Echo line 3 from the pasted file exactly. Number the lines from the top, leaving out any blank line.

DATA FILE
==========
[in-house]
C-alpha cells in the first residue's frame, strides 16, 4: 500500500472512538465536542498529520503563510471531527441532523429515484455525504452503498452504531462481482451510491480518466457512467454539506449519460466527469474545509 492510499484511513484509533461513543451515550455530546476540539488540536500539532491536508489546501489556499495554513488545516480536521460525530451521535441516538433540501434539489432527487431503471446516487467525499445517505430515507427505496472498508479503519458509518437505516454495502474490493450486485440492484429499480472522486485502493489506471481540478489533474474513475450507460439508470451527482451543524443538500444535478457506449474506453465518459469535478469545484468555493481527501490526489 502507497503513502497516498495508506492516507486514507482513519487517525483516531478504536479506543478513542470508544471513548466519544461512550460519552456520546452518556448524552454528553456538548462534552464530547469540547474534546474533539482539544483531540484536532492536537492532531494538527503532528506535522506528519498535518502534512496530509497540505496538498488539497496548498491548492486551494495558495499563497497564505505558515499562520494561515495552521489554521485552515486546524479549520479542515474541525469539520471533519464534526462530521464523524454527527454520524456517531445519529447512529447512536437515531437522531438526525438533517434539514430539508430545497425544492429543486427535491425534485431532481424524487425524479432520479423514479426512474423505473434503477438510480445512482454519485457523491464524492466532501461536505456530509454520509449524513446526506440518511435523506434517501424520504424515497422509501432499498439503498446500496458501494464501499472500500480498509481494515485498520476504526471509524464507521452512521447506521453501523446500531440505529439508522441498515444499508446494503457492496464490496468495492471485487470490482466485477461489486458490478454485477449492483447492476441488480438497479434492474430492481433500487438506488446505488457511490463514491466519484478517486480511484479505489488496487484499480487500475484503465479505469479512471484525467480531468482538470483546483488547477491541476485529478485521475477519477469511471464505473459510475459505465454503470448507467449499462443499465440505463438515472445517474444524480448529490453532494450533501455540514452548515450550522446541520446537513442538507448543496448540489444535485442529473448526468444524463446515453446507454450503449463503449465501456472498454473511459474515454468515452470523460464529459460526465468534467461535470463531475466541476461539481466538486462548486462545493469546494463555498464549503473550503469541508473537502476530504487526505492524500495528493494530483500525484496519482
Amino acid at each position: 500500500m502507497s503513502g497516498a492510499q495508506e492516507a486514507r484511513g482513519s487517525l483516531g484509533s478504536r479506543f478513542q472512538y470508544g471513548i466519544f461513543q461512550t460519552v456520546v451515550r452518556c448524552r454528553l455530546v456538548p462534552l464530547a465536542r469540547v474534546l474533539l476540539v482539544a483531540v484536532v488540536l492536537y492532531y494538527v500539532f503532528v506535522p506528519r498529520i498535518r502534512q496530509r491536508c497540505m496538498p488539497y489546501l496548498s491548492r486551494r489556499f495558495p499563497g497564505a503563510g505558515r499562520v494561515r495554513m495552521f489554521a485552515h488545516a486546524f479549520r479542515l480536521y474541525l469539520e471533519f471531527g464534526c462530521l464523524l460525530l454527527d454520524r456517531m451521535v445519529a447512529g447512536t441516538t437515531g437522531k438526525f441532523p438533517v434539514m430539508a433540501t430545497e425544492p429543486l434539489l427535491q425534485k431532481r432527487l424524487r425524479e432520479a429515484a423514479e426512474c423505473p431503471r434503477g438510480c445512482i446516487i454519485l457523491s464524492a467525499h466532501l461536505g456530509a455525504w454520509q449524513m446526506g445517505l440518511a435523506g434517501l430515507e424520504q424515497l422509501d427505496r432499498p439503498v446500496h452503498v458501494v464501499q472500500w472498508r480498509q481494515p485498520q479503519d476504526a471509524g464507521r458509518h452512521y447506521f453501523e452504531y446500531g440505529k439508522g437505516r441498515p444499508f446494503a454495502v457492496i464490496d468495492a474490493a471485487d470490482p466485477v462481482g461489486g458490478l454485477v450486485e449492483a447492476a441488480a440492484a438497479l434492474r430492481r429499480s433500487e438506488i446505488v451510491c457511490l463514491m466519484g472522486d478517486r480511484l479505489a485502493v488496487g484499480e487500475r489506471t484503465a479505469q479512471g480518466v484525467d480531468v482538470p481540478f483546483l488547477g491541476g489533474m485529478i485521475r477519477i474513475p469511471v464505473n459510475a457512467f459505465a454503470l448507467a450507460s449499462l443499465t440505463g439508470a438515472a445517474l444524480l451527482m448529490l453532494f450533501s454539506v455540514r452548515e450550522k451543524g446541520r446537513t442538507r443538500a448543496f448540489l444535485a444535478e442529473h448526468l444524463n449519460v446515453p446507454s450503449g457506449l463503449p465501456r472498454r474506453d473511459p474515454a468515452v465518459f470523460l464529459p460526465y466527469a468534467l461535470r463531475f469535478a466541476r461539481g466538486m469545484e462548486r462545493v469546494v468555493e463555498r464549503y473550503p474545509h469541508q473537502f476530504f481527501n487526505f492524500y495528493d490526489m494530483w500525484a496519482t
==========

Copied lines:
Amino acid at each position: 500500500m502507497s503513502g497516498a492510499q495508506e492516507a486514507r484511513g482513519s487517525l483516531g484509533s478504536r479506543f478513542q472512538y470508544g471513548i466519544f461513543q461512550t460519552v456520546v451515550r452518556c448524552r454528553l455530546v456538548p462534552l464530547a465536542r469540547v474534546l474533539l476540539v482539544a483531540v484536532v488540536l492536537y492532531y494538527v500539532f503532528v506535522p506528519r498529520i498535518r502534512q496530509r491536508c497540505m496538498p488539497y489546501l496548498s491548492r486551494r489556499f495558495p499563497g497564505a503563510g505558515r499562520v494561515r495554513m495552521f489554521a485552515h488545516a486546524f479549520r479542515l480536521y474541525l469539520e471533519f471531527g464534526c462530521l464523524l460525530l454527527d454520524r456517531m451521535v445519529a447512529g447512536t441516538t437515531g437522531k438526525f441532523p438533517v434539514m430539508a433540501t430545497e425544492p429543486l434539489l427535491q425534485k431532481r432527487l424524487r425524479e432520479a429515484a423514479e426512474c423505473p431503471r434503477g438510480c445512482i446516487i454519485l457523491s464524492a467525499h466532501l461536505g456530509a455525504w454520509q449524513m446526506g445517505l440518511a435523506g434517501l430515507e424520504q424515497l422509501d427505496r432499498p439503498v446500496h452503498v458501494v464501499q472500500w472498508r480498509q481494515p485498520q479503519d476504526a471509524g464507521r458509518h452512521y447506521f453501523e452504531y446500531g440505529k439508522g437505516r441498515p444499508f446494503a454495502v457492496i464490496d468495492a474490493a471485487d470490482p466485477v462481482g461489486g458490478l454485477v450486485e449492483a447492476a441488480a440492484a438497479l434492474r430492481r429499480s433500487e438506488i446505488v451510491c457511490l463514491m466519484g472522486d478517486r480511484l479505489a485502493v488496487g484499480e487500475r489506471t484503465a479505469q479512471g480518466v484525467d480531468v482538470p481540478f483546483l488547477g491541476g489533474m485529478i485521475r477519477i474513475p469511471v464505473n459510475a457512467f459505465a454503470l448507467a450507460s449499462l443499465t440505463g439508470a438515472a445517474l444524480l451527482m448529490l453532494f450533501s454539506v455540514r452548515e450550522k451543524g446541520r446537513t442538507r443538500a448543496f448540489l444535485a444535478e442529473h448526468l444524463n449519460v446515453p446507454s450503449g457506449l463503449p465501456r472498454r474506453d473511459p474515454a468515452v465518459f470523460l464529459p460526465y466527469a468534467l461535470r463531475f469535478a466541476r461539481g466538486m469545484e462548486r462545493v469546494v468555493e463555498r464549503y473550503p474545509h469541508q473537502f476530504f481527501n487526505f492524500y495528493d490526489m494530483w500525484a496519482t